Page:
A few weeks ago a Kickstarter project called ClassRealm showed up on my radar. I was instantly interested in it because I’ve previously worked with the startup’s UX guy, and simply put, he’s got skills.
If you know my personal objections to the current education bubble in formal college education, it’s obvious why I’d be interested in a process enhancement to primary education, and especially one that came at it from a new-ish angle.
Even without the personal connection, I’d still be interested. There’s an innate value to the startup mindset in Indiana, and it’s the shared culture that says “Hey, I’ve got your back.” It’s one of the easiest things in the world to tweet and share a new concept, so I find myself doing so for projects like ClassRealm.
There are others in the community who go out of their way to support the startup scene. Their company cultures and personal contributions come readily to mind. If you aren’t familiar with these companies, you should be.
The irksome title of this post however, is aimed at a very specific response that I got when trying to raise local awareness about the project. The short summation of the message I received was this:
“They’ve got a better chance of getting X into schools than that. Interesting idea though.”
At first glance, not a very negative response – but not supportive either.
Here’s my beef – startup founders and entrepreneurs risk their time, energy and hard earned money to form new companies, often times aimed at solving problems and making the world a better place to be. If you aren’t helping them, or at least offering constructive criticism, go away.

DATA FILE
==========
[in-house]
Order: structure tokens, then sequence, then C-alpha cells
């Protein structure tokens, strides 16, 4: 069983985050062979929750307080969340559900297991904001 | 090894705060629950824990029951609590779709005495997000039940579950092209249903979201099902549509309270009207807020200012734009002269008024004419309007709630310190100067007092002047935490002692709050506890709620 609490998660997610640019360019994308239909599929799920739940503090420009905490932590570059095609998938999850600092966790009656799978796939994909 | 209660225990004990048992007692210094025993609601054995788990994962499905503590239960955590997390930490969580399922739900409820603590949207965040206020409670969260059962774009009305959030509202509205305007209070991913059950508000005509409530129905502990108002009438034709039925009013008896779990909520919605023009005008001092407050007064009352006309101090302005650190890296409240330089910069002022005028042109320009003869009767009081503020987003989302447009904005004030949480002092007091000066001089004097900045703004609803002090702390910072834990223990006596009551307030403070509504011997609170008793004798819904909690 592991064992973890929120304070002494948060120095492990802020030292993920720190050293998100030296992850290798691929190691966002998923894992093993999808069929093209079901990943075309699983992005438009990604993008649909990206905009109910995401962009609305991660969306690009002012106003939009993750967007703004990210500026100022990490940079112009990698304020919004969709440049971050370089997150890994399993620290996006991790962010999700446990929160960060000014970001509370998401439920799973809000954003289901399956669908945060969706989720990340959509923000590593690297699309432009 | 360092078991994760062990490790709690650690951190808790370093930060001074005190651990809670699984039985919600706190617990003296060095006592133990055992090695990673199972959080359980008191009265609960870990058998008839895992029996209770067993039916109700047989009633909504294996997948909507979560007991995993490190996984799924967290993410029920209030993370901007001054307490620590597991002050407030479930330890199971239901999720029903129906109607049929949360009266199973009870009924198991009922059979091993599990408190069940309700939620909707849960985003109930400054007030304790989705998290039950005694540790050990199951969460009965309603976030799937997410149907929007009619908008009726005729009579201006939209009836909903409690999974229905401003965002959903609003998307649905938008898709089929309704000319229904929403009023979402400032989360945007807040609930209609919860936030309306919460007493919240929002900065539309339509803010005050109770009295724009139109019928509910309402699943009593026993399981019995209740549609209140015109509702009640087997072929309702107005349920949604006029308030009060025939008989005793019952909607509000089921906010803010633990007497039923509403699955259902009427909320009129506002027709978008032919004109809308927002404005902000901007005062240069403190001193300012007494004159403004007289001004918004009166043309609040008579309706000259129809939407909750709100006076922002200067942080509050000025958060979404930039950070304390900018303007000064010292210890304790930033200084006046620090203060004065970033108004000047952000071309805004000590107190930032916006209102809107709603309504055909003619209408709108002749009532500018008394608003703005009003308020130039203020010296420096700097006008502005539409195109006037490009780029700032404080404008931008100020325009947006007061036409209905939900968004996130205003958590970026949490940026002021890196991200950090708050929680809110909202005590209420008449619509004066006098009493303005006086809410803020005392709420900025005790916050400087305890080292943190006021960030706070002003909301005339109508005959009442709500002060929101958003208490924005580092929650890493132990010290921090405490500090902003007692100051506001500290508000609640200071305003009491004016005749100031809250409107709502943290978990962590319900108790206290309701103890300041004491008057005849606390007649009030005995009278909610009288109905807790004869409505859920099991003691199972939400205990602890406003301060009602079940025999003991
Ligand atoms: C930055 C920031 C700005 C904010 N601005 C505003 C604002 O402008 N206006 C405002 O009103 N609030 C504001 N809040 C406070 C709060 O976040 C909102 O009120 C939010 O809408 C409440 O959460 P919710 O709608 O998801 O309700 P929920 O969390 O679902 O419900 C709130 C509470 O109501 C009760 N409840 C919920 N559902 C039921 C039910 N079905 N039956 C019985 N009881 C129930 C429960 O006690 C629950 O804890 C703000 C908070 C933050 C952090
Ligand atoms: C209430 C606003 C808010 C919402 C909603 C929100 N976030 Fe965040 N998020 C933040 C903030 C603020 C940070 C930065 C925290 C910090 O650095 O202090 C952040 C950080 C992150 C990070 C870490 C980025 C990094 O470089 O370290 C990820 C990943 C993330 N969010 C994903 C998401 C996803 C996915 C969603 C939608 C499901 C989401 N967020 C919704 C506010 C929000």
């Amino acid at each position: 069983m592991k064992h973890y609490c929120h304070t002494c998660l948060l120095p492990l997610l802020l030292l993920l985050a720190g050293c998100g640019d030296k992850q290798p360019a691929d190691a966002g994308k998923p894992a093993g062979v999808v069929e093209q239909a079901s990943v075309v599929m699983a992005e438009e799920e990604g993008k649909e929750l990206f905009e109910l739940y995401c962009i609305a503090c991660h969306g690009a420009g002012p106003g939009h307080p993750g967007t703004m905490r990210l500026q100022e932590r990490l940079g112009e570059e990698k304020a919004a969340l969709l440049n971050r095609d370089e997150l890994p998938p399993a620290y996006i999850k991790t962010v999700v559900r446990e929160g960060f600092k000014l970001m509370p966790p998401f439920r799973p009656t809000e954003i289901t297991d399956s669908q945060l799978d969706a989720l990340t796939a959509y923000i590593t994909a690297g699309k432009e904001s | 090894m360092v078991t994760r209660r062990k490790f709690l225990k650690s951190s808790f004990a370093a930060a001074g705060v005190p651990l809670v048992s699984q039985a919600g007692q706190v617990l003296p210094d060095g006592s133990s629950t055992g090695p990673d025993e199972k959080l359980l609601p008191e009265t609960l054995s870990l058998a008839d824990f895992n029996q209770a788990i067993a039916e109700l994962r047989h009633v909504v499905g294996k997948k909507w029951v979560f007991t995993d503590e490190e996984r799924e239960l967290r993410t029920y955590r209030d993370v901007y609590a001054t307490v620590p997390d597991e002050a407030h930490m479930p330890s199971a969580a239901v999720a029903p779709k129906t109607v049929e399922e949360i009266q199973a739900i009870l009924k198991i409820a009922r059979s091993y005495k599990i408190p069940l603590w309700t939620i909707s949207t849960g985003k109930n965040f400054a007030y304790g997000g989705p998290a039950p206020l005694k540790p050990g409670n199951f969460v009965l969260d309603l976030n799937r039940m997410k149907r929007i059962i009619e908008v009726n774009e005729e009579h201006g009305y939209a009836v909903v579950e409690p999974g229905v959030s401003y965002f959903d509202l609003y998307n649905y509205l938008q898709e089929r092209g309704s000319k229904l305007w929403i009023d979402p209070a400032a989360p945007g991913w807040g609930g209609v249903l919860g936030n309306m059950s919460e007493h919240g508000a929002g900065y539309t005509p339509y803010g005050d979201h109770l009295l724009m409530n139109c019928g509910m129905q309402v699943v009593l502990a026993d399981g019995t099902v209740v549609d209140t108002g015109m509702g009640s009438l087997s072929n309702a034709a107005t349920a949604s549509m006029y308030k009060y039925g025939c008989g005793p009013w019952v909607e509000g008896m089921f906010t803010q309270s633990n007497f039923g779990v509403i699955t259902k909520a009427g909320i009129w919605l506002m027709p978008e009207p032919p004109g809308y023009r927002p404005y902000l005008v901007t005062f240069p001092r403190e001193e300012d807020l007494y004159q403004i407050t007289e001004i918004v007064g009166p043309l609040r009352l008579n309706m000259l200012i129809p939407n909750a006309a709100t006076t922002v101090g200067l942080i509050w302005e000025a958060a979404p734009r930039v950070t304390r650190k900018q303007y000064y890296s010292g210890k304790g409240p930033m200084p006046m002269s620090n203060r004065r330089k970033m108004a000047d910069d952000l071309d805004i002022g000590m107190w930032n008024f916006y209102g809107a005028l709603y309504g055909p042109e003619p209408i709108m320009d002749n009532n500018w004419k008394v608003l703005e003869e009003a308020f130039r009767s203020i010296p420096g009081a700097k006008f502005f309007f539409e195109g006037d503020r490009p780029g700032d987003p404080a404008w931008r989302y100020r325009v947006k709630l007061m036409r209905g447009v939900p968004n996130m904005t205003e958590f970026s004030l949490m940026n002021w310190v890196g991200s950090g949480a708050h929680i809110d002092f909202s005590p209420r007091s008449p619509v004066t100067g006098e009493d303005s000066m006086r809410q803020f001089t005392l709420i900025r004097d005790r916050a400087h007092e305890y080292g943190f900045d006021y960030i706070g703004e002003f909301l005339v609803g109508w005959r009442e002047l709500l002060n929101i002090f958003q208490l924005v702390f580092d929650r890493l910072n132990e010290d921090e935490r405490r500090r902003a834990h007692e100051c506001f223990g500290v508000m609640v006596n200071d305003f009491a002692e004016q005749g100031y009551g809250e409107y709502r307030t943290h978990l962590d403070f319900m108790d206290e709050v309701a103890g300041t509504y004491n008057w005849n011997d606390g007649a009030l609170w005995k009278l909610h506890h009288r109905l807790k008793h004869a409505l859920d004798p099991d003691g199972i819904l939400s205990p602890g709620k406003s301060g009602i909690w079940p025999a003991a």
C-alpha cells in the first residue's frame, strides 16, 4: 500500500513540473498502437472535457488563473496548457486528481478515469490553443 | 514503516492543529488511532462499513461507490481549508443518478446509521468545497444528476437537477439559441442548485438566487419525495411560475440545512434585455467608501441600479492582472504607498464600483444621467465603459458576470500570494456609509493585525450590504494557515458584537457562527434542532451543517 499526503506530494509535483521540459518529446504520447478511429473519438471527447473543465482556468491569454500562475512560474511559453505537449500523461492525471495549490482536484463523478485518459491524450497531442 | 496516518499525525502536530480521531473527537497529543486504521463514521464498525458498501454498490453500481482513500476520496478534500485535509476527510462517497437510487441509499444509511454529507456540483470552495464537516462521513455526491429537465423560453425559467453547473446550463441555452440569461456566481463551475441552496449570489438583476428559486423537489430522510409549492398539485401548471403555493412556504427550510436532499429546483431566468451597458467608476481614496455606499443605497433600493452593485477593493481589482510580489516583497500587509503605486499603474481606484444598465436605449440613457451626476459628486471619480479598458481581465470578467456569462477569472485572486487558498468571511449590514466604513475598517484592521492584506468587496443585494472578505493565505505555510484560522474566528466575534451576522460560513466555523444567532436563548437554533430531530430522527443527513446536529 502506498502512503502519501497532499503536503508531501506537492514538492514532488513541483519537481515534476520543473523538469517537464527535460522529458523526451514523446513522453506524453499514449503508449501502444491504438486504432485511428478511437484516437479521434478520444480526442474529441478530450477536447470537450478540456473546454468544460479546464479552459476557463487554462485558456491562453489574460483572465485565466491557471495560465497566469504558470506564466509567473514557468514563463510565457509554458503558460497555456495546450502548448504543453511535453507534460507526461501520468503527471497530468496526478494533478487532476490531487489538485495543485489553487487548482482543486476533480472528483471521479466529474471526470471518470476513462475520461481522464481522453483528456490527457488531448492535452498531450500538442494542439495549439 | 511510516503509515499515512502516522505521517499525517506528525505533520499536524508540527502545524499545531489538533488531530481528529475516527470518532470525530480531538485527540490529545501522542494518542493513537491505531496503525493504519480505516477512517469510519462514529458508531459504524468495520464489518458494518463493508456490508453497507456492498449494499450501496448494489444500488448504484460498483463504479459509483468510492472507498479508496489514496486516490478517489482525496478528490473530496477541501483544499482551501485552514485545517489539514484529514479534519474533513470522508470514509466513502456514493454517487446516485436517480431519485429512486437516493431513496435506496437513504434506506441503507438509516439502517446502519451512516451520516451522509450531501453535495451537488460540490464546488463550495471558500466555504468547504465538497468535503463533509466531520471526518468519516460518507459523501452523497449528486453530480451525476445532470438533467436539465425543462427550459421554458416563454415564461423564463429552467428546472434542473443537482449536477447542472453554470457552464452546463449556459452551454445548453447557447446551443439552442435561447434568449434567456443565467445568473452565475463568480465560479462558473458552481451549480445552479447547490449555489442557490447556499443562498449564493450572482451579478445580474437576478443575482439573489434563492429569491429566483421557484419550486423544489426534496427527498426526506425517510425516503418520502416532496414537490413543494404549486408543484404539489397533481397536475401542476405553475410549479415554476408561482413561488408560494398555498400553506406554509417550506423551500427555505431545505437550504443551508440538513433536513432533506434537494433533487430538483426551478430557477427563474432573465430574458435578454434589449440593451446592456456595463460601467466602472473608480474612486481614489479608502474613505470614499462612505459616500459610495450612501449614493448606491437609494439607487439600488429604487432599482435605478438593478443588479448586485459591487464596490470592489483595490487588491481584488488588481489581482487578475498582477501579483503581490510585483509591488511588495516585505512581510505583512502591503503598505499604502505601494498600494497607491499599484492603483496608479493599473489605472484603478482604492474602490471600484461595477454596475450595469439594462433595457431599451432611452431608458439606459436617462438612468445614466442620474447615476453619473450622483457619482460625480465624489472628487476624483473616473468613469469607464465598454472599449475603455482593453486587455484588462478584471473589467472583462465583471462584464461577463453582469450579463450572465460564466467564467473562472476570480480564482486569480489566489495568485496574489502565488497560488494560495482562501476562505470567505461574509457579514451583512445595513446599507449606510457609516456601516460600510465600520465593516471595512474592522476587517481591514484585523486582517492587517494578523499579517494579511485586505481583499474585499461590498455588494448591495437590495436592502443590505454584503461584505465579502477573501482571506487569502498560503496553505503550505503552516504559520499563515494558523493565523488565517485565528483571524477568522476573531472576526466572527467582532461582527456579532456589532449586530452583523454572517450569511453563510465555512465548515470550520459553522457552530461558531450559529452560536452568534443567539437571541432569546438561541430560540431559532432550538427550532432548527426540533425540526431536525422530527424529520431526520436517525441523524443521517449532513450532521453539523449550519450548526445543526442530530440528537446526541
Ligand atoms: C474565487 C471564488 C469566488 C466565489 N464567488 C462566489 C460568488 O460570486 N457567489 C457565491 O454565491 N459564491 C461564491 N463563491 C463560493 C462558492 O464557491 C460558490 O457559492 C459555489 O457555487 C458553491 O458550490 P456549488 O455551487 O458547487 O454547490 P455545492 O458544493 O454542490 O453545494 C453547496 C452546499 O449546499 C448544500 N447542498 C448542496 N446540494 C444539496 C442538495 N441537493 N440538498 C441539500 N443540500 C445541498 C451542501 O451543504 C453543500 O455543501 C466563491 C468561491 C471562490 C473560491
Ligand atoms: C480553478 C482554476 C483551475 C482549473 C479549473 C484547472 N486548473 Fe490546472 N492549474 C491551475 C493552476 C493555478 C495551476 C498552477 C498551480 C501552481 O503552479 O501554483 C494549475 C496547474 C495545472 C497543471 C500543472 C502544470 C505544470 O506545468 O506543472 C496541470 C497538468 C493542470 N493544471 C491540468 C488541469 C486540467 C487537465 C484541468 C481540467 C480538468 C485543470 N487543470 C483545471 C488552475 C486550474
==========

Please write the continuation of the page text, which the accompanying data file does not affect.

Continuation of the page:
It has to do with that simple lesson your mother may or may not have taught you…’if you don’t have anything nice to say.’
I’m reminded of what speaker Ed Eppley had to say about entrepreneurs. During his talk at the 2011 Rocky Mountain YP Summit, he made an adamant statement that I’m now paraphrasing 6 months later.
Entrepreneurs are the saviors of the American economy. I applaud anyone creating new jobs and risking their capital in doing so.
I don’t think I realized it at the time, but most young entrepreneurs don’t know what risk is. We don’t have families to provide for, mortgages and car payments to sweat. Now I realize that it would be much easier, fiscally speaking, to take a job and scoot along until middle age, insanity, retirement or outright demise. Not rewarding at all, but fiscally easier.
I return to the haters. Bad ideas abound, surely, but if a startup is asking for $5 to further public education – trash the armchair commentary and give them $20. Better yet, tell your network about it while you do it.
So comments – was my reaction on par or did I overreact?